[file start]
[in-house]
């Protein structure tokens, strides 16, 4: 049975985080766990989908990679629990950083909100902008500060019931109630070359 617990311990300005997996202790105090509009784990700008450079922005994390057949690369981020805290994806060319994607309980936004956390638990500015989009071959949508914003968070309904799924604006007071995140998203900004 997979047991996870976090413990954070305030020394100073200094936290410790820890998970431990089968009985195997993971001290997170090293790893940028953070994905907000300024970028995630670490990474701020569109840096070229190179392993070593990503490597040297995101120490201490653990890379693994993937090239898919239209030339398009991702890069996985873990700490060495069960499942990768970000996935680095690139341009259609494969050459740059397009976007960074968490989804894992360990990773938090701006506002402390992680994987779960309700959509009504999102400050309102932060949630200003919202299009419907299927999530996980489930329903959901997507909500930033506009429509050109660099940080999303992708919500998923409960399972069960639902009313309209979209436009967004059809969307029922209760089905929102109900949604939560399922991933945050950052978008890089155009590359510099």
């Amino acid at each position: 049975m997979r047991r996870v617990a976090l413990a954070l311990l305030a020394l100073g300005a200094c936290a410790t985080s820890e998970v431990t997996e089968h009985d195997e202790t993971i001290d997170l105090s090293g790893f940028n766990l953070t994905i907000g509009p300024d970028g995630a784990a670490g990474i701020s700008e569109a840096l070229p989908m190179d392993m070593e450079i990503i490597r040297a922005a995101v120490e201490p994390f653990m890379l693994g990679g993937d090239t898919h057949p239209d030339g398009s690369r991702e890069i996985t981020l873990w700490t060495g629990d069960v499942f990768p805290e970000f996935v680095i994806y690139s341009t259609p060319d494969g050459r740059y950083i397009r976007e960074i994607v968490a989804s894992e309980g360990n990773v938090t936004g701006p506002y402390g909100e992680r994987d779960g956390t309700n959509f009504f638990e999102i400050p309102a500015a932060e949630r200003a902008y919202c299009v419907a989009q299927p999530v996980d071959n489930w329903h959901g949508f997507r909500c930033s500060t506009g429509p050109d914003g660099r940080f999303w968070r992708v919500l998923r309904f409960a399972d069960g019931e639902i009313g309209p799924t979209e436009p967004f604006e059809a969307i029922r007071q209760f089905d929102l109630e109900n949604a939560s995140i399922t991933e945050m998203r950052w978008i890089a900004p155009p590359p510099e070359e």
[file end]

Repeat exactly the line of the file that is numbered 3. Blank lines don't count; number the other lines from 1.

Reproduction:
């Amino acid at each position: 049975m997979r047991r996870v617990a976090l413990a954070l311990l305030a020394l100073g300005a200094c936290a410790t985080s820890e998970v431990t997996e089968h009985d195997e202790t993971i001290d997170l105090s090293g790893f940028n766990l953070t994905i907000g509009p300024d970028g995630a784990a670490g990474i701020s700008e569109a840096l070229p989908m190179d392993m070593e450079i990503i490597r040297a922005a995101v120490e201490p994390f653990m890379l693994g990679g993937d090239t898919h057949p239209d030339g398009s690369r991702e890069i996985t981020l873990w700490t060495g629990d069960v499942f990768p805290e970000f996935v680095i994806y690139s341009t259609p060319d494969g050459r740059y950083i397009r976007e960074i994607v968490a989804s894992e309980g360990n990773v938090t936004g701006p506002y402390g909100e992680r994987d779960g956390t309700n959509f009504f638990e999102i400050p309102a500015a932060e949630r200003a902008y919202c299009v419907a989009q299927p999530v996980d071959n489930w329903h959901g949508f997507r909500c930033s500060t506009g429509p050109d914003g660099r940080f999303w968070r992708v919500l998923r309904f409960a399972d069960g019931e639902i009313g309209p799924t979209e436009p967004f604006e059809a969307i029922r007071q209760f089905d929102l109630e109900n949604a939560s995140i399922t991933e945050m998203r950052w978008i890089a900004p155009p590359p510099e070359e």